Sterling sinks against euro, flat against battered dollar


On Tuesday, Britain’s battered pound sank to its 11-month lows against the euro as single currency climbed the board, investors in search of relative safety were driven elsewhere by political uncertainty.

The pound was flat against the battered dollar at $1.2926.

On the other hand, the euro has increased from weakness in both currencies.

For the first time in 2-1/2 years, it crossed the $1.20 threshold, benefiting from the broad risk-off move as geopolitical tensions intensified following a missile launch over Japan from North Korea which dented the dollar.

Political uncertainty in Britain has also boosted the euro, with the Brexit hitting the growth of the UK and keeping the pound weak whole the growth picks up in the euro zone. On Tuesday, it dropped to 93.07 pence per euro, the currency’s lowest starting October.

“You’ve got two politically plagued currencies offsetting each other – you’ve got Brexit for sterling and you’ve got Trump and geopolitics for the dollar,” said Viraj Patel, the ING currency strategist.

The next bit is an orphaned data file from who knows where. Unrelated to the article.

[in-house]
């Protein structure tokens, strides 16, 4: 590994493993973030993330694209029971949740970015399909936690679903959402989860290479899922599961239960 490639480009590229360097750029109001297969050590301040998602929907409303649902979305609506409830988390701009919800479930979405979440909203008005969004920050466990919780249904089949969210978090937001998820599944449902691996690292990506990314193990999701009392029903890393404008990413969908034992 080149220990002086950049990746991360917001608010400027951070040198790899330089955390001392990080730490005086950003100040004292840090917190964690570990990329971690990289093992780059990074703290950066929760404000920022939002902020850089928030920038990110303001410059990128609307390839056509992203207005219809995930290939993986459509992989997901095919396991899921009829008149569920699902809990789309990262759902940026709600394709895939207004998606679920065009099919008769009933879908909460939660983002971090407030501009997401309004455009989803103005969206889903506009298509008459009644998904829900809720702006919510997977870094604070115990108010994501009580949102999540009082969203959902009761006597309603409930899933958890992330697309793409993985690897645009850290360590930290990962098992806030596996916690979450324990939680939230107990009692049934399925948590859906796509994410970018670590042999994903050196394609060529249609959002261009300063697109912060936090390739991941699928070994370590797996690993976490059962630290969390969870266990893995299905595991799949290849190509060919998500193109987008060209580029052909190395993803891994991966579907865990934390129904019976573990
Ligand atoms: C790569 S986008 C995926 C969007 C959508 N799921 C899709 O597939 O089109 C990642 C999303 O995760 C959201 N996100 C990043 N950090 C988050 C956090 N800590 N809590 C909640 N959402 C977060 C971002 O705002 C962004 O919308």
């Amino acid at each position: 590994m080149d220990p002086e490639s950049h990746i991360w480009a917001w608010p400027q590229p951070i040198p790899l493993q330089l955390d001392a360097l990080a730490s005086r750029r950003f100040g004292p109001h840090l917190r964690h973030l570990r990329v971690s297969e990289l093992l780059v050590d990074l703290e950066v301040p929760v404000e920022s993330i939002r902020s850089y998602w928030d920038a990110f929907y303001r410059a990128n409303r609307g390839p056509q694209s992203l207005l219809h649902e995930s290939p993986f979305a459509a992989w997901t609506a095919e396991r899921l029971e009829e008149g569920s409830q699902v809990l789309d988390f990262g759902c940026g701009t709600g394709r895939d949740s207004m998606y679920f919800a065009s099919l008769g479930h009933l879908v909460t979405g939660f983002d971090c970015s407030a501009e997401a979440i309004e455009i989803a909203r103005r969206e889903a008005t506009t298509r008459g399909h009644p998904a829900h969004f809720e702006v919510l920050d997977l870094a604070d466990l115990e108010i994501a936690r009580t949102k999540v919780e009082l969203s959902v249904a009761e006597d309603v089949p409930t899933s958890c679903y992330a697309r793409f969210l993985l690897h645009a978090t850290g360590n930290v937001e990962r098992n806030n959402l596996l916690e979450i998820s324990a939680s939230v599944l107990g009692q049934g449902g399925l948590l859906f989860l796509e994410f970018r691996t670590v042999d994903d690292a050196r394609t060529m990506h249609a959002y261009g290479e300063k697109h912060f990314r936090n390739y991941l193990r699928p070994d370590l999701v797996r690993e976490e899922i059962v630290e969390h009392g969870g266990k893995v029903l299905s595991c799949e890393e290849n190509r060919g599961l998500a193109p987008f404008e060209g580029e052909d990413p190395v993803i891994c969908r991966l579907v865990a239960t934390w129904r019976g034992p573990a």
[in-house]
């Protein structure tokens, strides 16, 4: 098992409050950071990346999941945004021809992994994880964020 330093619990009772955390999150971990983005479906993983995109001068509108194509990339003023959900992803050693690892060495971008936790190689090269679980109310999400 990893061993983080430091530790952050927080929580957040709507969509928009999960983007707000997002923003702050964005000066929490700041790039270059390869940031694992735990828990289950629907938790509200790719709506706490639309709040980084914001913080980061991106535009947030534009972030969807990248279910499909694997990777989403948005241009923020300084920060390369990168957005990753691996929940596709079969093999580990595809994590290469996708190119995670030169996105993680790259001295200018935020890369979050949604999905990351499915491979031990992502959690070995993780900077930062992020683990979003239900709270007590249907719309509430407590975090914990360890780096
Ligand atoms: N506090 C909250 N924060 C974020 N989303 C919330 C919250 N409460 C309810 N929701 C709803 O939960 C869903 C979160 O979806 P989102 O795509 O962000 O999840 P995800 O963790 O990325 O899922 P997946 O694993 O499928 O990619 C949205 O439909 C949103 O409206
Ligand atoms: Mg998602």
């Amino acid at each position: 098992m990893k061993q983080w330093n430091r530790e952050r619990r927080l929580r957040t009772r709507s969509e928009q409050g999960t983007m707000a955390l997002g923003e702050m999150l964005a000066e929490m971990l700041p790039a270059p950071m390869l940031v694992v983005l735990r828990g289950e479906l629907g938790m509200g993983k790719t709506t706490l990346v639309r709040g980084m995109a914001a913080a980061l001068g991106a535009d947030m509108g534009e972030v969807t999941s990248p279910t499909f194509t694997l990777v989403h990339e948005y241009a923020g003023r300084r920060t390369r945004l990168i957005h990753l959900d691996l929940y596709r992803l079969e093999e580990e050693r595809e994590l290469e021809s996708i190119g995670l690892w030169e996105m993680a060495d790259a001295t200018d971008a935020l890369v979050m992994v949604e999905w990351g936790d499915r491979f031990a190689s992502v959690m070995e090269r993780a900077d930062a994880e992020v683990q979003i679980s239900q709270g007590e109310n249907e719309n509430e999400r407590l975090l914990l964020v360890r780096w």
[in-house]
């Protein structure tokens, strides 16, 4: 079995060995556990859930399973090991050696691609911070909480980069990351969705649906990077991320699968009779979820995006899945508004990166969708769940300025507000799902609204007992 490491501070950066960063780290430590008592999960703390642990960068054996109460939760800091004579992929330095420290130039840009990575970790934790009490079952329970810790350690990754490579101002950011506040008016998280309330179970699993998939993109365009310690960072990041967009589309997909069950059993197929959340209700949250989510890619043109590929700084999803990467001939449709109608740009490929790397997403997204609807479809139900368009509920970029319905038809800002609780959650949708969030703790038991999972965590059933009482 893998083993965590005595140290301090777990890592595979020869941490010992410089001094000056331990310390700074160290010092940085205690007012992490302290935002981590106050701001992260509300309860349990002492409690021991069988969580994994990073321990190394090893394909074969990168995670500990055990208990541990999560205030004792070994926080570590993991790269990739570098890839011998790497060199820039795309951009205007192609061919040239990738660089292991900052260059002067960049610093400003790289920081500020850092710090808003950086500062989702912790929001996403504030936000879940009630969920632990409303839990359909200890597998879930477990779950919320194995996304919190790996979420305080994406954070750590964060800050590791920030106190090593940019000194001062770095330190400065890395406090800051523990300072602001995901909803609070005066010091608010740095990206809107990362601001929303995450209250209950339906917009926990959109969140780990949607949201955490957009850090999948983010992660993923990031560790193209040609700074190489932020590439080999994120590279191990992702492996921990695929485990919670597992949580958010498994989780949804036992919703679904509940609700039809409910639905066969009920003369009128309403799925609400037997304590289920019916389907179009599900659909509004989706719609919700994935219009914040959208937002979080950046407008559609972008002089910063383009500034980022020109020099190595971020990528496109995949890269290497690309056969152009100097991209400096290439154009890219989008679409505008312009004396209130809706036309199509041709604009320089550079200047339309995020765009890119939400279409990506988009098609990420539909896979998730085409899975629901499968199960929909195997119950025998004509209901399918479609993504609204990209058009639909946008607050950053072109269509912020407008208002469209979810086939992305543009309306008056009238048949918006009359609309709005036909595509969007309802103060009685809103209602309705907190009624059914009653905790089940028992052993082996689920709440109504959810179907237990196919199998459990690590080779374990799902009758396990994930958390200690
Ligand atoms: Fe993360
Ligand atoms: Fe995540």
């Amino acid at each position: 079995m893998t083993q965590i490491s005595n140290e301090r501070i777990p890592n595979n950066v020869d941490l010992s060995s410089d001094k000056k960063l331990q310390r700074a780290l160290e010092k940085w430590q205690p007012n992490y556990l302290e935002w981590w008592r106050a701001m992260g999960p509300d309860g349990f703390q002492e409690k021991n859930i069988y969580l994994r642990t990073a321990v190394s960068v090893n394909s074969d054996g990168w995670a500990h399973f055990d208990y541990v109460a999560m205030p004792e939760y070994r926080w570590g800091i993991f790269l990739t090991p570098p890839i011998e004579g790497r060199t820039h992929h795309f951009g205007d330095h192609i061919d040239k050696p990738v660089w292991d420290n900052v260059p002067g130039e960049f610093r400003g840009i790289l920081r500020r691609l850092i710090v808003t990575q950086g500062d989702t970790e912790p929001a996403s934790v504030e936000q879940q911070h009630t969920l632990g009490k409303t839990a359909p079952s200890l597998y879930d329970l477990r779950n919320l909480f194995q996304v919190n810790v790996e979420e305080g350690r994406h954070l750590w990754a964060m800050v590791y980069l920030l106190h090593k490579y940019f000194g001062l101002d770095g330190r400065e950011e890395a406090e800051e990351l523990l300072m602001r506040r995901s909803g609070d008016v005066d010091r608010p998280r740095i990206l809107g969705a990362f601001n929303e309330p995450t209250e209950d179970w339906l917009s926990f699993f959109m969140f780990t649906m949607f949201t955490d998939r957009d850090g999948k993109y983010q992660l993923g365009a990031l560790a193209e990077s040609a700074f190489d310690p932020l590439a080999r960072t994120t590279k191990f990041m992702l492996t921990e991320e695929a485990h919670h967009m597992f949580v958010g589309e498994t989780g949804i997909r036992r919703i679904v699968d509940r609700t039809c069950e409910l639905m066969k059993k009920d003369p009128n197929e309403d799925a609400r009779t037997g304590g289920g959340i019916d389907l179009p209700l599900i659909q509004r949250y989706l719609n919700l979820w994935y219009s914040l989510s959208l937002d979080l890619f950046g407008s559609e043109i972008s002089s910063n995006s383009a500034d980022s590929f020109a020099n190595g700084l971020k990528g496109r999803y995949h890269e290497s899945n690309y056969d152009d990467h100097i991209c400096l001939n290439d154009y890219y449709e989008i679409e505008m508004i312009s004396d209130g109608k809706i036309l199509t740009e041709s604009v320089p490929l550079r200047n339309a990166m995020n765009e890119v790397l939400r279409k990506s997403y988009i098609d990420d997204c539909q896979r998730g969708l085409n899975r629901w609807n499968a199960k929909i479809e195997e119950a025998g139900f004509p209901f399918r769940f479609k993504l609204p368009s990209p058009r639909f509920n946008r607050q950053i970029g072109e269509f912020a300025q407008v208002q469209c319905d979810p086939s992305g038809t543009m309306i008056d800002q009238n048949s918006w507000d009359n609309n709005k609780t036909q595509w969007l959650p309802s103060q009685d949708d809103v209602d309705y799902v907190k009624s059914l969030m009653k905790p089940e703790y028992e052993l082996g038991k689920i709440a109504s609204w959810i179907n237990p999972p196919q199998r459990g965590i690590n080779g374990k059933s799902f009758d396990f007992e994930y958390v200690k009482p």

“So in effect, the euro is the de-facto political haven. Cable (sterling/dollar) is caught in the crossfire of what’s happening in the euro and dollar,” he continued.

Patel stated that the weakness of the pound against the euro had become “a bit excessive”, and that risks of the Brexit were already priced in.

Analysts say that the recent moves of the sterling against the euro and the dollar have mainly been a result of broader shifts in the dollar as investors are disturbed about the capacity of the U.S. administration to follow through on its economic agenda.

With the chief negotiator of the European Unions saying that he was concerned at the sluggish progress of the talks, investors had their focus trained on the third round of Brexit negotiations which started on Monday.

The British government has prepared a series of position papers that have described compromises over some of the matters likely to hinder progress in this year’s talks, but European Union officials say Britain needs to resolve its divorce bill with the bloc before a trade agreement can be considered.

“We’ve been seeing a bit of back-and-forth about the requirement to finalize divorce terms before negotiating a trade deal or beginning that negotiation,” said Alexandra Russell-Oliver, a Caxton FX analyst.

“That could put some downward pressure on the pound.”